A bold, new Apple TV set would replace today's cable systems, game consoles, and 3D goggles—and launch a war with cable providers
Get ready, America, because by Christmas 2012 you will have an Apple TV in your living room. I don't mean the cute little box now called "Apple TV" that plugs into your set to stream Netflix (Nasdaq: NFLX - News), but the real deal—a flat-panel Apple (Nasdaq: AAPL - News) television set tied to the company's online ecosystem and designed as only Apple can do it.
There's a $14 billion rationale for this prediction but first, let's explore the rumors. This summer Piper Jaffray (NYSE: PJC - News) analyst Gene Munster dug through component suppliers and found evidence that Apple is gearing up to produce a real TV set by late 2012. Venture capitalist Stewart Alsop, a former board member at TiVo (Nasdaq: TIVO - News), has published rumors that Apple has a television coming. And Steve Jobs himself hinted last year that Apple might build a real television unit.
"The television industry ... pretty much undermines innovation in the sector," Jobs said at the All Things Digital Conference in July 2010. "The only way this is going to change is if you start from scratch, tear up the box, redesign, and get it to the consumer in a way that they want to buy it."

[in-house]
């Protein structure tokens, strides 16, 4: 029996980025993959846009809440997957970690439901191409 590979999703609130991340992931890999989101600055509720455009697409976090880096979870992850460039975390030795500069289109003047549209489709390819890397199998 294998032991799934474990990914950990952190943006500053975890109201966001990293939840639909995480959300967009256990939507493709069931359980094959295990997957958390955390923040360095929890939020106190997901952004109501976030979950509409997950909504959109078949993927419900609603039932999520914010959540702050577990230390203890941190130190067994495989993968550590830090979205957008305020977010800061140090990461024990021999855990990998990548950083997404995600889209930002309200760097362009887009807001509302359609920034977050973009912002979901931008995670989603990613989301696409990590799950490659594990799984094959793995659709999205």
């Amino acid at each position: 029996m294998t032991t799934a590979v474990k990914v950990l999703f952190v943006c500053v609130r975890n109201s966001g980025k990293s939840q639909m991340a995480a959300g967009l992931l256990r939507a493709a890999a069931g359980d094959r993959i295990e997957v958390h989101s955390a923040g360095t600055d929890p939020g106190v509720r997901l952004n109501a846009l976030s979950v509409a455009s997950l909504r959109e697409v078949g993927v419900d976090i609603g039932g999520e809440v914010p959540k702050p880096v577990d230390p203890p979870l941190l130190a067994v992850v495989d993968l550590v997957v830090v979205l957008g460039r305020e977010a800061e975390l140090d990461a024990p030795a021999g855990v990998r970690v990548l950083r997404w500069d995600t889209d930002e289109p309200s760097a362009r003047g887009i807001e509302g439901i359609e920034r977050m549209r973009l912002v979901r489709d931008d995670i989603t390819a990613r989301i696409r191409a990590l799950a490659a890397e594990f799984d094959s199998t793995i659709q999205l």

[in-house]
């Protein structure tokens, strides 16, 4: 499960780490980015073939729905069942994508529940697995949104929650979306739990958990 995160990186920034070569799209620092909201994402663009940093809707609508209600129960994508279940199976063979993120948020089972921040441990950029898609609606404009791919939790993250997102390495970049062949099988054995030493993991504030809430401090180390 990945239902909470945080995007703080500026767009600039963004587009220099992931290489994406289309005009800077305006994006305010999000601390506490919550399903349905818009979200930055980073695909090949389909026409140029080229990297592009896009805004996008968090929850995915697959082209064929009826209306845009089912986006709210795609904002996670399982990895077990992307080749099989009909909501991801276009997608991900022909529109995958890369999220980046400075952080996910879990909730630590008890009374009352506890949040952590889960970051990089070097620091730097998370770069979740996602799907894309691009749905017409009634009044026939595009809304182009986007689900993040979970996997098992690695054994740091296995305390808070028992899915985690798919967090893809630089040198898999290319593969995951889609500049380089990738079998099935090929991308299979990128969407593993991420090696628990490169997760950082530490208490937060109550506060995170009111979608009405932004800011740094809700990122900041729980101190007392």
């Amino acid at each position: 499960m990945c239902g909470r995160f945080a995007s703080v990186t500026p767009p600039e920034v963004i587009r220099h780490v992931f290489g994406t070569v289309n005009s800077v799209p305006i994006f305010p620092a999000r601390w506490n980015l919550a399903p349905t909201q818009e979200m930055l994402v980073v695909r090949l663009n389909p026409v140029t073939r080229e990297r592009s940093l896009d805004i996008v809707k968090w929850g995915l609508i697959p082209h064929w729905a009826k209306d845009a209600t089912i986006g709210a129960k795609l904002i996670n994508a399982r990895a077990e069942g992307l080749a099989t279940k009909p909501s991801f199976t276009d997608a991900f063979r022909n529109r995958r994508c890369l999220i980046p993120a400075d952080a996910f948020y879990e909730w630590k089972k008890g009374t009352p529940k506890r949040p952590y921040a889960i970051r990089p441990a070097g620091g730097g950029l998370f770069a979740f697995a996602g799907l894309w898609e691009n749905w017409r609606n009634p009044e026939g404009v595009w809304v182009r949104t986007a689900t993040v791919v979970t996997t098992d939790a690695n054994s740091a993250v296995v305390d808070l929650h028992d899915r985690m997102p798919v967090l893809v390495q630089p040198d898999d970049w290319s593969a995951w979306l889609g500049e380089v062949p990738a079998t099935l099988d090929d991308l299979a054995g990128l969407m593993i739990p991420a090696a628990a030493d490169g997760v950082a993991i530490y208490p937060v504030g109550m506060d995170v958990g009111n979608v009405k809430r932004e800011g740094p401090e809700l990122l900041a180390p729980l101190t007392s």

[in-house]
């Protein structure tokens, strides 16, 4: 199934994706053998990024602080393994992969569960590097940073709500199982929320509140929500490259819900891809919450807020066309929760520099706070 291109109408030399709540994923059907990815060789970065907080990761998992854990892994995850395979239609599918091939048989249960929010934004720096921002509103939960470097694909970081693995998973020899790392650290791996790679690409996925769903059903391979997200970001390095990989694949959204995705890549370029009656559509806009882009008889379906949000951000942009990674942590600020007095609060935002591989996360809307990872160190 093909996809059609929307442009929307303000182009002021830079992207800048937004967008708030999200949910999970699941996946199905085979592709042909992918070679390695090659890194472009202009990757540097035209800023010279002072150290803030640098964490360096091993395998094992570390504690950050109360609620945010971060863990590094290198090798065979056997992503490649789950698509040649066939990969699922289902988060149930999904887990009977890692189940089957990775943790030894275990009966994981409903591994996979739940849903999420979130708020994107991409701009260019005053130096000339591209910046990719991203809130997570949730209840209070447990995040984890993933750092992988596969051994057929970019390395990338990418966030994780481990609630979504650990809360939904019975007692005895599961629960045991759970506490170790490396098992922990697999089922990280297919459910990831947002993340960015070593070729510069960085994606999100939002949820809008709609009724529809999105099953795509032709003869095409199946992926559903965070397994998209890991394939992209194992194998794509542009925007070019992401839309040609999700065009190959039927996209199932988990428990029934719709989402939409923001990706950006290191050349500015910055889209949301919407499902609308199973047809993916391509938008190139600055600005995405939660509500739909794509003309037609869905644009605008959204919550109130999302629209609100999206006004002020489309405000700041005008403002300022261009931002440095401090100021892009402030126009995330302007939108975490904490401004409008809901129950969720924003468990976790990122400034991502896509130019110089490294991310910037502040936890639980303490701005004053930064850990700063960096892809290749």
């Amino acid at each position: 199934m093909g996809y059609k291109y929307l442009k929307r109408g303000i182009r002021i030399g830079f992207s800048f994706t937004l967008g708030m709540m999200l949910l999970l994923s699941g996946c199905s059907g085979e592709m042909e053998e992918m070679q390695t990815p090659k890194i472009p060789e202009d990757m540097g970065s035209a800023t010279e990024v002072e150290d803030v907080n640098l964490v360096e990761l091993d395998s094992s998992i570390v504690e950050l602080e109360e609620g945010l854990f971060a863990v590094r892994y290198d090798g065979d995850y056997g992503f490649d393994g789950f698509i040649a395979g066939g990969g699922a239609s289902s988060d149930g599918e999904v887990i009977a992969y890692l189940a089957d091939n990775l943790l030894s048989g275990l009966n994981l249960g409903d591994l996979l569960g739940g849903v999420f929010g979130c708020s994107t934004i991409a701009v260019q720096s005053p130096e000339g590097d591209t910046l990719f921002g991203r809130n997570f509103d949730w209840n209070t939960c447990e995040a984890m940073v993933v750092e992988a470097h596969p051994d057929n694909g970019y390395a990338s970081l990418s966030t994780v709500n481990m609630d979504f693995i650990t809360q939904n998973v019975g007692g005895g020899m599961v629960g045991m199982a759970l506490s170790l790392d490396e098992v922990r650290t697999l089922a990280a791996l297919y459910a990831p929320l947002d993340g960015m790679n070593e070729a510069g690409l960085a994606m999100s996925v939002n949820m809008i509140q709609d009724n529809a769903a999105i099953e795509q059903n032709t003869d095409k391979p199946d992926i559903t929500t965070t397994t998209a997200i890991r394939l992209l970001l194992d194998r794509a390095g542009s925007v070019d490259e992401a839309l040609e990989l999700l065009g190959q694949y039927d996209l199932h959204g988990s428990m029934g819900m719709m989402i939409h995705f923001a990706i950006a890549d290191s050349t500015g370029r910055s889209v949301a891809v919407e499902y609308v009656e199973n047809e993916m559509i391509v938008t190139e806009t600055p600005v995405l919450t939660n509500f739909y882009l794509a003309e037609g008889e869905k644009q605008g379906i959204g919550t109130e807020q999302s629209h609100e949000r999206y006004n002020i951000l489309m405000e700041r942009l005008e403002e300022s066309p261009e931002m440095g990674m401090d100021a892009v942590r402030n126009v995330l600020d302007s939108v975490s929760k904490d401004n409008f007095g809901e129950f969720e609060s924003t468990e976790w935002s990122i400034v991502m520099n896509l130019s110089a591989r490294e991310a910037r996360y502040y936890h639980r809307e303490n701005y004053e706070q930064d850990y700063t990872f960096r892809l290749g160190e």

Jobs's quote is good advice for his successor as chief executive officer, Tim Cook, who needs a hit. The TV industry is changing more than at any time in the past 50 years, and billions of dollars are going into play for the winners. As Apple crests in the phone and tablet markets, its investors will want a new frontier.
TV is the future because it remains king of all media. While handsets get hyped, the typical U.S. consumer watches 5 hours and 9 minutes of TV a day, according to Nielsen (NYSE: NLSN - News), and even younger adults 18 to 24 years old—the supposed digital generation—view 3 hours and 30 minutes on televisions daily, vs. only 49 minutes on the Web and 20 minutes on mobile. We all love to lean back. With so much of the consumer's time, TV has become bloated with waste. The average U.S. home receives 130 cable channels but "tunes to"—or punches in the exact channel number on the remote—just 18 channels a year. Channel surfing has died. A whopping 86% of available channels are never used by an individual viewer.
Lots of Disenchanted TV Subscribers
Consumers pay a lot for all this video waste and they don't like it. The average cable bill is $75 per month, which means that each year 83 million households pay $74 billion to the top eight TV-subscription services. This is why so-called "cord cutting," by which consumers drop cable to watch videos on Roku, Hulu, or the Xbox 360 from Microsoft (Nasdaq: MSFT - News) is accelerating; Comcast (Nasdaq: CMCSA - News), the leading U.S. cable system, lost 238,000 subscribers in the second quarter. If Apple were to offer a better service, people might pay up for it.